Dating competition shows somehow keep rising to the top of our virtual water-cooler discussions online, and the premise of fake show How Low Will You Go? asks three women how desperate they’ve become sexually since enduring quarantine. Short answer: Completely desperate. A one-note sketch that tries but fails to hit a different note as a button.

Another one-note, straightforward premise finds Ego Nwodim making makeshift makeup tips using Crayola magic markers. Alrighty then.

If you enjoyed the first Davidson music video, would you like to go double or nothing? I’ll bet you $2,000 you won’t want to see a third.

Normally on SNL, things loosen up completely for the final sketch, the old 5-to-1 or 10-to-1, depending upon how you think clocks work.

Not tonight.

Tonight, the SNL community shared its heartbreak with us over the loss of longtime musical scorer Hal Willner. Kate McKinnon, Adam Sandler, Kenan Thompson, John Mulaney, Pete Davidson, Fred Armisen, and Bill Hader all told us how important Willner was as a colleague and as a friend. But when Tina Fey and her fellow females began breaking into song, it broke me. Fey, with Maya Rudolph, Amy Poehler, Molly Shannon, Ana Gasteyer, Paula Pell, Rachel Dratch, Emily Spivey, sang Lou Reed’s “Perfect Day” all as one, and tears rolled down my face. And I never really knew Willner like any of these comedians did. But I felt their pain. Their mourning was mine.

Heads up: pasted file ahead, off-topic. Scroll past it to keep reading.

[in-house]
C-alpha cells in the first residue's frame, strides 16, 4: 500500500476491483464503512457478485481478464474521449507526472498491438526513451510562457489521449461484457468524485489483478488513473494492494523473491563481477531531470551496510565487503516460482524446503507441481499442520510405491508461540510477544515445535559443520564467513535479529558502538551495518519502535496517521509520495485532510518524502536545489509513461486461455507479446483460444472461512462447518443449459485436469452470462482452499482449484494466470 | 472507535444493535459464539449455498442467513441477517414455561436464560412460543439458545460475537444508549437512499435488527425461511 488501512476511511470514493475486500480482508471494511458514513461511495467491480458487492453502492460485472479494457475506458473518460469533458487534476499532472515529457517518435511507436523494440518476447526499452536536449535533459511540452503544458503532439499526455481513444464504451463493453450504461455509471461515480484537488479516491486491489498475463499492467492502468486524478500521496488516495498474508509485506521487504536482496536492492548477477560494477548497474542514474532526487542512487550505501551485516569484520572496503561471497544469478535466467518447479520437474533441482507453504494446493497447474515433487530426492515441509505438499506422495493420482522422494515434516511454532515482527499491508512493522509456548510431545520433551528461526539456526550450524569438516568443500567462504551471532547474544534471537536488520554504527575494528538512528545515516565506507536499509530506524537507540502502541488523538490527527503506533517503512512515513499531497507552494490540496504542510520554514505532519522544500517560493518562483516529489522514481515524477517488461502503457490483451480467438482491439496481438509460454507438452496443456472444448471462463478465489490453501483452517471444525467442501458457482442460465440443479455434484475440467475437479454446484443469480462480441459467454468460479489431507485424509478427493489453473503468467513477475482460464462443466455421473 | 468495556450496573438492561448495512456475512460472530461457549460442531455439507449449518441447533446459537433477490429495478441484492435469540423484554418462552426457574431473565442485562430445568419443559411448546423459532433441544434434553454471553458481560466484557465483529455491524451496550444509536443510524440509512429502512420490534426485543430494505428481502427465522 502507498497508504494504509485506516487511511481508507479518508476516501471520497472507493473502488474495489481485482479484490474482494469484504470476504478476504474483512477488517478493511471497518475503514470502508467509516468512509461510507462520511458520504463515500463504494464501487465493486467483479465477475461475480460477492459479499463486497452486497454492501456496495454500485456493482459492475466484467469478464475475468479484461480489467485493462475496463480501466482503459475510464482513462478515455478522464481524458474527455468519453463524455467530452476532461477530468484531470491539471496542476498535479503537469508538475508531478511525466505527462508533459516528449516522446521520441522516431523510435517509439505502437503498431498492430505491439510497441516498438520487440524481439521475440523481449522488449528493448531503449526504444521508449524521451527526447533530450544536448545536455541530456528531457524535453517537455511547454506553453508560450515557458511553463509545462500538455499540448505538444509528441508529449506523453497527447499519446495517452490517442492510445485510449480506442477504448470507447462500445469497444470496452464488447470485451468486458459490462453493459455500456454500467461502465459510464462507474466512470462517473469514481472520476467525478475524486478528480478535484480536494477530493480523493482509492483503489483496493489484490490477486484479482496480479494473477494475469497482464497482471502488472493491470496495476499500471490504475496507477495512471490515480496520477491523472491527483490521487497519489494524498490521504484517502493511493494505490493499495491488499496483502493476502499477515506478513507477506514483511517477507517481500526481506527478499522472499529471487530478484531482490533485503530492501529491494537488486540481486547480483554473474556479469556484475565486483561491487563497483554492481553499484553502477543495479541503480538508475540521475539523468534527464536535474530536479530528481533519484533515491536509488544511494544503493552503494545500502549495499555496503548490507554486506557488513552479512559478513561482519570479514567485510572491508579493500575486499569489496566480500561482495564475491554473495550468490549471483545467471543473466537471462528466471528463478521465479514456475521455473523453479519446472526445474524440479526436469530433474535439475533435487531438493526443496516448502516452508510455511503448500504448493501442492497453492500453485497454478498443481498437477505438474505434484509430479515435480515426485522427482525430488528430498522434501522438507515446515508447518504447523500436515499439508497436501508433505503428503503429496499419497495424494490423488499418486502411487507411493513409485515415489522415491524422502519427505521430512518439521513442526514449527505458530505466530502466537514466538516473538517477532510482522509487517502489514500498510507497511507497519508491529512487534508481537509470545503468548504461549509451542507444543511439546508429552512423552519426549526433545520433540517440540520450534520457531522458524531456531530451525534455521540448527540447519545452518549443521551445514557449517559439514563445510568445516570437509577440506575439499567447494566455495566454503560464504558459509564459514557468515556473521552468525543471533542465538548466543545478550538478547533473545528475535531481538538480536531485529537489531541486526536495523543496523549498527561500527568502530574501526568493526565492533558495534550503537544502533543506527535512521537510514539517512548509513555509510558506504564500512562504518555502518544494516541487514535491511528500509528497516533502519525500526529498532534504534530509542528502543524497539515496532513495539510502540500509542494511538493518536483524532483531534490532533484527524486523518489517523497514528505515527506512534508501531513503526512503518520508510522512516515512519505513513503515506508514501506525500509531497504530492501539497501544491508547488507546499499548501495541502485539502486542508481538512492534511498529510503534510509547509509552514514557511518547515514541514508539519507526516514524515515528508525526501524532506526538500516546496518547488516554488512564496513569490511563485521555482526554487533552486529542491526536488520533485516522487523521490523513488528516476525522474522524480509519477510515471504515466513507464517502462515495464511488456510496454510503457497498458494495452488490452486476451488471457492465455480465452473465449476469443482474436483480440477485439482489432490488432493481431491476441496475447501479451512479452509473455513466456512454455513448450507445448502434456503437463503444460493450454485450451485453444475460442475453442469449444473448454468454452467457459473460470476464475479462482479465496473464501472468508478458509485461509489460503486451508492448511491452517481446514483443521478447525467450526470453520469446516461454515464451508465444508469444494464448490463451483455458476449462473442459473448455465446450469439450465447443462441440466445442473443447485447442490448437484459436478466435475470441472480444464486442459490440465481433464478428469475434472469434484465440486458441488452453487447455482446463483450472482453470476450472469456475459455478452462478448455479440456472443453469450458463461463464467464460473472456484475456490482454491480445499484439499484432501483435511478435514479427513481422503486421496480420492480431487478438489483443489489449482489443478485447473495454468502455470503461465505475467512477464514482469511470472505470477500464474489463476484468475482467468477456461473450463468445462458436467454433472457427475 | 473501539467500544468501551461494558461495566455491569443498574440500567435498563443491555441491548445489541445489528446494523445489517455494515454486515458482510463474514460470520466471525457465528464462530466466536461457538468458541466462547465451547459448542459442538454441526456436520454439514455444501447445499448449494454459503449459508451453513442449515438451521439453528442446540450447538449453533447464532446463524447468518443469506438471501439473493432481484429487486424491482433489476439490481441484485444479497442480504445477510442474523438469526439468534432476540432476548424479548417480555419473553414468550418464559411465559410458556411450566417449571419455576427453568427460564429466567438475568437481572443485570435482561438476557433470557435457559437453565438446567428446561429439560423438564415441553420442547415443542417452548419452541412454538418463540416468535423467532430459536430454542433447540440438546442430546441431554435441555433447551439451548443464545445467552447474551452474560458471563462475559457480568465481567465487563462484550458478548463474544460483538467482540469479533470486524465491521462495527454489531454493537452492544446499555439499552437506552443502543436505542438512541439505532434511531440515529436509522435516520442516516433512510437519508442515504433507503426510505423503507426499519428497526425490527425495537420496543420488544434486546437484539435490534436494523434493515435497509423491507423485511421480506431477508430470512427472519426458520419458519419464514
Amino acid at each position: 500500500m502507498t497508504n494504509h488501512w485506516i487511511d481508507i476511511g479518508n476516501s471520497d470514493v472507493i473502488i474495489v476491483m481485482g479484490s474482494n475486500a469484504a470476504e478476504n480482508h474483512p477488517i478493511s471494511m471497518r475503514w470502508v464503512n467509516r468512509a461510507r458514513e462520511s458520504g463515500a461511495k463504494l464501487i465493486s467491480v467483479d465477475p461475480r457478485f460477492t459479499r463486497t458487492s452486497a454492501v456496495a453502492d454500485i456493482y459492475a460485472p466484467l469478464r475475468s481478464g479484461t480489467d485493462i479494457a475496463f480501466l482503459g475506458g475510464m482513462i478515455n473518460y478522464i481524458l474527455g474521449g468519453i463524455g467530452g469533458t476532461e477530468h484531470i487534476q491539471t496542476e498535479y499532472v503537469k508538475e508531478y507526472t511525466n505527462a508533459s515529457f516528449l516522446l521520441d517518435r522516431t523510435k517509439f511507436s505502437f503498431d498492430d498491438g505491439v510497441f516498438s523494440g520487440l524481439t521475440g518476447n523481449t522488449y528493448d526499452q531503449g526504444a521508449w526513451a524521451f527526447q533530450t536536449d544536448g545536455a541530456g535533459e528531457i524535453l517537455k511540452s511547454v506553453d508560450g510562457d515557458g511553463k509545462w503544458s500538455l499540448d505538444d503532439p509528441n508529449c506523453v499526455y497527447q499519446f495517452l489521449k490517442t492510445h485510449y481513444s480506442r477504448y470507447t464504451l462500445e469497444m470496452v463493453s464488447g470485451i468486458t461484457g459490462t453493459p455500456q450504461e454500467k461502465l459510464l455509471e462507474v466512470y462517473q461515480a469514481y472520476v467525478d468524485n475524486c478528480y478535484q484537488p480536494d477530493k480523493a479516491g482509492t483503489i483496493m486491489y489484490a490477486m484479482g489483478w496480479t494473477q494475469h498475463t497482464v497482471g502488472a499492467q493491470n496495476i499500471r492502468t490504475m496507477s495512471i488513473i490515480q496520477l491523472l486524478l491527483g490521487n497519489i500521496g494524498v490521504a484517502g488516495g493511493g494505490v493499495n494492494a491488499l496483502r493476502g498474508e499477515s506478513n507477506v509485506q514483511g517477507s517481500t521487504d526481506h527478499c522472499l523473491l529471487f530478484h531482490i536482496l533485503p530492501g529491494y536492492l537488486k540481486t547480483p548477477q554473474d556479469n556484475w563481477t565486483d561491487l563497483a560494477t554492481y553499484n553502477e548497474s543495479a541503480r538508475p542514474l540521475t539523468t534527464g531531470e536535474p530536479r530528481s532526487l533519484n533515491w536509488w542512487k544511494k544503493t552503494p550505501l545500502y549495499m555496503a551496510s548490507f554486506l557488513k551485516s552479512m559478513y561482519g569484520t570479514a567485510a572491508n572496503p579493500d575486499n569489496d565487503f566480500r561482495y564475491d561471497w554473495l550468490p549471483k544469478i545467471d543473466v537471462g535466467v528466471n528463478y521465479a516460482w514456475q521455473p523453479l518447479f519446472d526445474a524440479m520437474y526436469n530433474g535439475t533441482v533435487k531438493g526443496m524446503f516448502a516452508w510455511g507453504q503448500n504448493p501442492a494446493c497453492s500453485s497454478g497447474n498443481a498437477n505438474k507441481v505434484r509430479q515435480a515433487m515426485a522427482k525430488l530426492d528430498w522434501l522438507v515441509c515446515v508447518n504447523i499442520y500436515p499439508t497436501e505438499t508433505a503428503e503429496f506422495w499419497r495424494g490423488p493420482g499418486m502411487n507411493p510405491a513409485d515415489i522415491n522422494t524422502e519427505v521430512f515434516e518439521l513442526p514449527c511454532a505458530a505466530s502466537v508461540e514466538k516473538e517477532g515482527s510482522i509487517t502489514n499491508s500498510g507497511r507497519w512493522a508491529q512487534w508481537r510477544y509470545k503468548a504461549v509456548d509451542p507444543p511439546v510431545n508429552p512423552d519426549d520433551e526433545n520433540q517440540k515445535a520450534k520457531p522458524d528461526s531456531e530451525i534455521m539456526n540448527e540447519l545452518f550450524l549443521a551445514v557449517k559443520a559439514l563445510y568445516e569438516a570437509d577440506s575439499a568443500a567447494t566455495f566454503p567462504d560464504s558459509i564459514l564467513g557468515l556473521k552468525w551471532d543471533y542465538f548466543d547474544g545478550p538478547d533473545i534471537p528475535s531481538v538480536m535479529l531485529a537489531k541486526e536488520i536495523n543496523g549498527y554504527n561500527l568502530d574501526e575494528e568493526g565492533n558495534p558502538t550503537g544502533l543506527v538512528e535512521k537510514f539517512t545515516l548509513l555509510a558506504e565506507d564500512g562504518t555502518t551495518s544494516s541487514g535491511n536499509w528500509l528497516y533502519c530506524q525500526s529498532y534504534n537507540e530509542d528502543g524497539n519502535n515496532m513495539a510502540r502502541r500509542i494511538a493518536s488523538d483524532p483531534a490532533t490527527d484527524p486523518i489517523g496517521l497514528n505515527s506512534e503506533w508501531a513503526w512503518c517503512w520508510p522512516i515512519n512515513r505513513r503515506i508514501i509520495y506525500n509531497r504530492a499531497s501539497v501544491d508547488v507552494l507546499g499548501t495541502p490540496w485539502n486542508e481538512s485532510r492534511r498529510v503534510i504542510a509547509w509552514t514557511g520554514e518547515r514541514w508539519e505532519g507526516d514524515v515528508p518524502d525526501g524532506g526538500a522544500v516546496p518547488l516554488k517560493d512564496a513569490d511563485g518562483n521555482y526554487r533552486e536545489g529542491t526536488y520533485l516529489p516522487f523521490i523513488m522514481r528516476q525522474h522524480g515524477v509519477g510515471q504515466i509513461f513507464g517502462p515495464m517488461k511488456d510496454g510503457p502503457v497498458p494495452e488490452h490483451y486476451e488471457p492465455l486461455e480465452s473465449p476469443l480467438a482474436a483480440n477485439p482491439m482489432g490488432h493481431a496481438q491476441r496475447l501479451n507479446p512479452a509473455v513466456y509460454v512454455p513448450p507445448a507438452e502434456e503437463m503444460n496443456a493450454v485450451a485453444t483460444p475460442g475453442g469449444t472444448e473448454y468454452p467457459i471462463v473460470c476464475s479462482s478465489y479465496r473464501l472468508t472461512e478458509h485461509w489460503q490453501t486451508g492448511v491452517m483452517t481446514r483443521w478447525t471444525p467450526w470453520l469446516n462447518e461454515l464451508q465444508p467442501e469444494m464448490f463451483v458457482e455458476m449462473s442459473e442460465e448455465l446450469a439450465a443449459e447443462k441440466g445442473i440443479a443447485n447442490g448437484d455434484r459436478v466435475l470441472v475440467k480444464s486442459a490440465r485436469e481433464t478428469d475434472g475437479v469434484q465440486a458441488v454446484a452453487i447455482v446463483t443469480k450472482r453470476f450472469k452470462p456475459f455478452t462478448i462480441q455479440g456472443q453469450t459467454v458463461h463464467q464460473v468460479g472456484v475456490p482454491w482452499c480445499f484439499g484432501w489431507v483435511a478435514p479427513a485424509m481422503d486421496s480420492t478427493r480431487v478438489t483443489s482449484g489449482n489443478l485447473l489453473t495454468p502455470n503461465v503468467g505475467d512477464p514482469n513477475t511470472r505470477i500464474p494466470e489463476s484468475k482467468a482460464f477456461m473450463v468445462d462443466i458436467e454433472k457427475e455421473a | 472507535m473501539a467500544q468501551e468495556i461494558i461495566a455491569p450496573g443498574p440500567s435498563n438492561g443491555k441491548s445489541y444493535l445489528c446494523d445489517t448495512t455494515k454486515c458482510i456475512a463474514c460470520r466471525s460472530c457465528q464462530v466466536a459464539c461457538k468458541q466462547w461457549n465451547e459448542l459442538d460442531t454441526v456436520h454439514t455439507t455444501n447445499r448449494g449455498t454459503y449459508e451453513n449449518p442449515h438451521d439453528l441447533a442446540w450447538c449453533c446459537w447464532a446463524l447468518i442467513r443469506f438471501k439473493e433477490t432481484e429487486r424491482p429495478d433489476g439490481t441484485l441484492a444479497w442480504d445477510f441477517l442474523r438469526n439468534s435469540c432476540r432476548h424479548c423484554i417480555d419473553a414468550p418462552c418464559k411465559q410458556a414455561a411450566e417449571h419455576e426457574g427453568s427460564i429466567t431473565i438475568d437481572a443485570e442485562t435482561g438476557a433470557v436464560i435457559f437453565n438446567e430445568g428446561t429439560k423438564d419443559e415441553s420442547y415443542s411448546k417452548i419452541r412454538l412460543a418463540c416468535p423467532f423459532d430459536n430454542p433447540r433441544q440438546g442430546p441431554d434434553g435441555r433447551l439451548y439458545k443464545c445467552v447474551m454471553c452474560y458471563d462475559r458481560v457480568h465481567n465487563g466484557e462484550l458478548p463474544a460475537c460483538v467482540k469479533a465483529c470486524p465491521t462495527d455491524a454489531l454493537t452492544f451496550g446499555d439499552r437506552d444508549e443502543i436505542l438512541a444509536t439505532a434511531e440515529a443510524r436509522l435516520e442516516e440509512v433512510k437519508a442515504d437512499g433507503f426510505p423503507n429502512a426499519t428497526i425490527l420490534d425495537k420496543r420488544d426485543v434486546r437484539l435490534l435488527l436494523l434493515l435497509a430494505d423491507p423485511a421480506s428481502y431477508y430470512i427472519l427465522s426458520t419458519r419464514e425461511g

For more on the life and career of Hal Willner, read my obituary of him.

Sean L. McCarthy

Editor and publisher since 2007, when he was named New York's Funniest Reporter. Former newspaper reporter at the New York Daily News, Boston Herald and smaller dailies and community papers across America. Loves comedy so much he founded this site.